Students honored by "Museum of the Courageous" for fighting to change their history books

Courageous 5th graders combat hate with unity
Courageous 5th graders combat hate with unity... 01:40

CBS News is recognizing people who are trying to right injustices and bring communities together in a new series, Unifying America. "CBS Evening News" got a look at the Museum of the Courageous, a nonprofit that honors those who stand up to hate. 

Years ago, a class of fifth-grade students marched into California's state Capitol to testify and rewrite their history books. Now, as we honor the memory of Martin Luther King Jr., those students are receiving a special award for taking Dr. King's message of racial justice to heart. 

Now 16, Nicole Sandavol was one of the fifth-graders fighting to have their textbooks tell the missing story of the mass deportations of Mexican Americans in the 1930s. She and her fellow students are among the first nine honorees of the "Museum of the Courageous" — a new, online nonprofit that highlights those who stand up to hate.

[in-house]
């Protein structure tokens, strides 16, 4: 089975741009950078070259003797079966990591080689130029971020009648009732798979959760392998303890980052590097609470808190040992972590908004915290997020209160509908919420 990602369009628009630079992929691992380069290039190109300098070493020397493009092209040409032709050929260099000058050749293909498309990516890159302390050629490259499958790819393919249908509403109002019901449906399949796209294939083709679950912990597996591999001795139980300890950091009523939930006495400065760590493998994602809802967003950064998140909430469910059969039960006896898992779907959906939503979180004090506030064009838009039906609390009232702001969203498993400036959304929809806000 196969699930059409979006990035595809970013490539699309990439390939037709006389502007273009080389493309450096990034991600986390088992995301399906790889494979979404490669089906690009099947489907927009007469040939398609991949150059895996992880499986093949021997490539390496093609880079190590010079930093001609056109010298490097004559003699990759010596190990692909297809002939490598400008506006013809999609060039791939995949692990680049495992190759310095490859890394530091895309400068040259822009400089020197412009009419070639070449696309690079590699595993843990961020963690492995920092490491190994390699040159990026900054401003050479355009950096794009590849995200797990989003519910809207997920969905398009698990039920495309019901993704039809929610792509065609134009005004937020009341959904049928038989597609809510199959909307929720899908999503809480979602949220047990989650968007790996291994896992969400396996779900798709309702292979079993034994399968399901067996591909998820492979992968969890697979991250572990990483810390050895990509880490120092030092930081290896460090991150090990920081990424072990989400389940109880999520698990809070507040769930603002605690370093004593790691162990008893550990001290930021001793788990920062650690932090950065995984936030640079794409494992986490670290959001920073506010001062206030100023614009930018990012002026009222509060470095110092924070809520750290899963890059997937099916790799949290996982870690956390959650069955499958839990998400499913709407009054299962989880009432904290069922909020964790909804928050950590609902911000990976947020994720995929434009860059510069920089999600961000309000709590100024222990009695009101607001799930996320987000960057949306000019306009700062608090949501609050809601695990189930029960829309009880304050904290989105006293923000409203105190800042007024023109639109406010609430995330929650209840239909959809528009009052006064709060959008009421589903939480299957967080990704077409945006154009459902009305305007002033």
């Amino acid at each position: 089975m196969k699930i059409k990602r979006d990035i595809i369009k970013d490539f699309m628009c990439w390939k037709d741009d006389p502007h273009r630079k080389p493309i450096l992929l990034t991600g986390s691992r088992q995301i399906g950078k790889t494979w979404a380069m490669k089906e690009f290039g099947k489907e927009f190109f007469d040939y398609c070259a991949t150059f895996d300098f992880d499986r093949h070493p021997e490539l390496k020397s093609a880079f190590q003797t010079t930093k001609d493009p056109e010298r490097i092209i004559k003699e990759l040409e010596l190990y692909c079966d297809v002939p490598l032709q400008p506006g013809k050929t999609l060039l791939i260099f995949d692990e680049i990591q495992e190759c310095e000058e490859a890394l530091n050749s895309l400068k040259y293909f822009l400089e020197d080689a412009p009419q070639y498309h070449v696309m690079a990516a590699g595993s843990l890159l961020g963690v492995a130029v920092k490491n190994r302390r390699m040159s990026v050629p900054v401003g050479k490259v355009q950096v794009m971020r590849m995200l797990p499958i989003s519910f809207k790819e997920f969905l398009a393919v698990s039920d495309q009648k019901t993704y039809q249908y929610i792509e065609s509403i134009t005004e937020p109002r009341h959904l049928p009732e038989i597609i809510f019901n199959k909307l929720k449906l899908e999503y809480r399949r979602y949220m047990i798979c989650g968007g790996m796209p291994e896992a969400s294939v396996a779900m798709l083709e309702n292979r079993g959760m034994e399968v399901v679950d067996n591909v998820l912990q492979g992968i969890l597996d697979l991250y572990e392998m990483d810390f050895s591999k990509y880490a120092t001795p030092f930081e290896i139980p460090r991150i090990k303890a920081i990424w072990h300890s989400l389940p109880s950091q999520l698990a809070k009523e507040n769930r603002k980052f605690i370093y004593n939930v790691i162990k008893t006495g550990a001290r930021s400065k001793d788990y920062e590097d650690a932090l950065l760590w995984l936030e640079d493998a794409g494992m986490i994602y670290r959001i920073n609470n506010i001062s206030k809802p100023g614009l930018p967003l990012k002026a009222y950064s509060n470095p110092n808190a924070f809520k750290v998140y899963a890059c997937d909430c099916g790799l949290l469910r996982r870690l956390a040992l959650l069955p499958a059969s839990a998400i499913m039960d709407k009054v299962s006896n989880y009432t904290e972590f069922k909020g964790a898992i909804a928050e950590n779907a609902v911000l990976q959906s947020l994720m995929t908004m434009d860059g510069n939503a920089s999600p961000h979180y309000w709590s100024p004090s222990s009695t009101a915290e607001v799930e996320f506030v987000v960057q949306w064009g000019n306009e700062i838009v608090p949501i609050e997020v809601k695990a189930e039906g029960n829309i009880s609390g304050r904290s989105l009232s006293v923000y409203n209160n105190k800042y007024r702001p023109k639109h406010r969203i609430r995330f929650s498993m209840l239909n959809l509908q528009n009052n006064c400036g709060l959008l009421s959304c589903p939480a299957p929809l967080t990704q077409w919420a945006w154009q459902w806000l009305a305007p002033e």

As fifth graders, the students testified about their history books. CBS News

"What we're trying to do is build a group of people compelled and inspired and ready to stand up to hate," said Teresa Vazquez, the museum's executive director and founding trustee. 

"The story of the courageous class really offers us inspiration and a pathway forward," Vazquez added.  

Other members of the "Courageous Class" include Vernon Dahmer, a Mississippi civil rights leader who was murdered by the KKK as he fought for Black citizens to freely vote; and Pauli Murray, a priest and pioneer for gender and racial equality. 

When asked how she hopes her story will inspire unity in the nation, Sandavol said that "I think that everyone in this country should feel that they belong, that they matter, and that their voice is valued." 

  • Nikki Battiste
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    Nikki Battiste is a CBS News correspondent based in New York.